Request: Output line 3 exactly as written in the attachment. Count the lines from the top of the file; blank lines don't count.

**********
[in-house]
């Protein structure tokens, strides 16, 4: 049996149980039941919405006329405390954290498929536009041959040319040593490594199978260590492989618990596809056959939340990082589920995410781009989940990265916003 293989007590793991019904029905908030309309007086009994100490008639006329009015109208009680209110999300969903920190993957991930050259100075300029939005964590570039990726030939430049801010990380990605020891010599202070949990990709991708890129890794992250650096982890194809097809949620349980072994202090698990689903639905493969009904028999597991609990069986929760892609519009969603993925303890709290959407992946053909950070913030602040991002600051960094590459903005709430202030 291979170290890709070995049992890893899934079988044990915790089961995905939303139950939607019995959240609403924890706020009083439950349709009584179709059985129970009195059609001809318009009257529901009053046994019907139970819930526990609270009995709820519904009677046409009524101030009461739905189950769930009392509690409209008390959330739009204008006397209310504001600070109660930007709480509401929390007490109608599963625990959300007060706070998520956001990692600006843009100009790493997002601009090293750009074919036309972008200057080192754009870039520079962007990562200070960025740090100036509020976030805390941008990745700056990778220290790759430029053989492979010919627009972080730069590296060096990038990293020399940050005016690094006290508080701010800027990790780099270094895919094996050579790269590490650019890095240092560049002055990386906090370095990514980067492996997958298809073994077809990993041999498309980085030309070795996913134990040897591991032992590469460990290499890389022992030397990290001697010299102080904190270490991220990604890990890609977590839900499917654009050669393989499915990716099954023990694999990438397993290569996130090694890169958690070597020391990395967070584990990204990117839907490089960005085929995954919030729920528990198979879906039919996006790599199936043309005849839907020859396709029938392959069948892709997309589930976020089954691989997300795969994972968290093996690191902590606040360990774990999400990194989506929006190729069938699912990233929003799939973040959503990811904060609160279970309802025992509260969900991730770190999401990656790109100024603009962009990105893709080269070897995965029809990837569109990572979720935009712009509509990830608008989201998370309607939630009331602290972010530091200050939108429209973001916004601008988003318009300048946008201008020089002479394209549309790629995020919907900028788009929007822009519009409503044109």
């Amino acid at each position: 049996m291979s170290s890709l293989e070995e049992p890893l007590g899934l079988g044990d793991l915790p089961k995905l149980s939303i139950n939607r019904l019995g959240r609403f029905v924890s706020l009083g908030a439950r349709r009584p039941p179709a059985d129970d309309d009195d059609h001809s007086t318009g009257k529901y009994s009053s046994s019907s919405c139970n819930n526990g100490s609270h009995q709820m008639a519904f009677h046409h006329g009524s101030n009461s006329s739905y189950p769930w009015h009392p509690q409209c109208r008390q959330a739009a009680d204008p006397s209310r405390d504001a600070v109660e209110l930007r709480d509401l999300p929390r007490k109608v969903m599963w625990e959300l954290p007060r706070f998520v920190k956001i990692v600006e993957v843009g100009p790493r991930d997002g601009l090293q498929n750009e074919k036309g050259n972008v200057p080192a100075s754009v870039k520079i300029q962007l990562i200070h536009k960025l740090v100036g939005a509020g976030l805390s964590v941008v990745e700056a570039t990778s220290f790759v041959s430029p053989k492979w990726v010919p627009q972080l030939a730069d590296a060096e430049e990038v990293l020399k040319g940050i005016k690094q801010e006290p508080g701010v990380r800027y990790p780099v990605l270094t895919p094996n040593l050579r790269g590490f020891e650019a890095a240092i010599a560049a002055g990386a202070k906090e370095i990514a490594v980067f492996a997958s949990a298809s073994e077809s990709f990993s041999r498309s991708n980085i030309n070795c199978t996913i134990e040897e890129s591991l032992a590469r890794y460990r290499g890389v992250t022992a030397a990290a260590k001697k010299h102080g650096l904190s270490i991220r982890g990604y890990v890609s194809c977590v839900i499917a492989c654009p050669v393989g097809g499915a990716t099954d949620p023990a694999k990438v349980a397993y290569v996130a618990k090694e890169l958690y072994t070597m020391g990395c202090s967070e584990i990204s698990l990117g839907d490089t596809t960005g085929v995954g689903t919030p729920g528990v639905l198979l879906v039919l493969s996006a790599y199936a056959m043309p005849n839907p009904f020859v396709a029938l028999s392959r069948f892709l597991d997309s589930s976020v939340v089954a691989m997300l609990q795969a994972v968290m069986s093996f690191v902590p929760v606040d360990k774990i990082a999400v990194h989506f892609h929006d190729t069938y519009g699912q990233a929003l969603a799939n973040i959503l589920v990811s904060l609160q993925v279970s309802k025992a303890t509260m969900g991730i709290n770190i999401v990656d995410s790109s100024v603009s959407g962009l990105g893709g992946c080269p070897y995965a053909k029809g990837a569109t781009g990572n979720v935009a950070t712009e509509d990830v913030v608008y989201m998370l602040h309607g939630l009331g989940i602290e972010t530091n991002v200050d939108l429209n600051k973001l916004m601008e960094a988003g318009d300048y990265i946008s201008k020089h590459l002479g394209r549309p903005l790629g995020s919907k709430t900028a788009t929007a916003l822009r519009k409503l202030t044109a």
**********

């Amino acid at each position: 049996m291979s170290s890709l293989e070995e049992p890893l007590g899934l079988g044990d793991l915790p089961k995905l149980s939303i139950n939607r019904l019995g959240r609403f029905v924890s706020l009083g908030a439950r349709r009584p039941p179709a059985d129970d309309d009195d059609h001809s007086t318009g009257k529901y009994s009053s046994s019907s919405c139970n819930n526990g100490s609270h009995q709820m008639a519904f009677h046409h006329g009524s101030n009461s006329s739905y189950p769930w009015h009392p509690q409209c109208r008390q959330a739009a009680d204008p006397s209310r405390d504001a600070v109660e209110l930007r709480d509401l999300p929390r007490k109608v969903m599963w625990e959300l954290p007060r706070f998520v920190k956001i990692v600006e993957v843009g100009p790493r991930d997002g601009l090293q498929n750009e074919k036309g050259n972008v200057p080192a100075s754009v870039k520079i300029q962007l990562i200070h536009k960025l740090v100036g939005a509020g976030l805390s964590v941008v990745e700056a570039t990778s220290f790759v041959s430029p053989k492979w990726v010919p627009q972080l030939a730069d590296a060096e430049e990038v990293l020399k040319g940050i005016k690094q801010e006290p508080g701010v990380r800027y990790p780099v990605l270094t895919p094996n040593l050579r790269g590490f020891e650019a890095a240092i010599a560049a002055g990386a202070k906090e370095i990514a490594v980067f492996a997958s949990a298809s073994e077809s990709f990993s041999r498309s991708n980085i030309n070795c199978t996913i134990e040897e890129s591991l032992a590469r890794y460990r290499g890389v992250t022992a030397a990290a260590k001697k010299h102080g650096l904190s270490i991220r982890g990604y890990v890609s194809c977590v839900i499917a492989c654009p050669v393989g097809g499915a990716t099954d949620p023990a694999k990438v349980a397993y290569v996130a618990k090694e890169l958690y072994t070597m020391g990395c202090s967070e584990i990204s698990l990117g839907d490089t596809t960005g085929v995954g689903t919030p729920g528990v639905l198979l879906v039919l493969s996006a790599y199936a056959m043309p005849n839907p009904f020859v396709a029938l028999s392959r069948f892709l597991d997309s589930s976020v939340v089954a691989m997300l609990q795969a994972v968290m069986s093996f690191v902590p929760v606040d360990k774990i990082a999400v990194h989506f892609h929006d190729t069938y519009g699912q990233a929003l969603a799939n973040i959503l589920v990811s904060l609160q993925v279970s309802k025992a303890t509260m969900g991730i709290n770190i999401v990656d995410s790109s100024v603009s959407g962009l990105g893709g992946c080269p070897y995965a053909k029809g990837a569109t781009g990572n979720v935009a950070t712009e509509d990830v913030v608008y989201m998370l602040h309607g939630l009331g989940i602290e972010t530091n991002v200050d939108l429209n600051k973001l916004m601008e960094a988003g318009d300048y990265i946008s201008k020089h590459l002479g394209r549309p903005l790629g995020s919907k709430t900028a788009t929007a916003l822009r519009k409503l202030t044109a």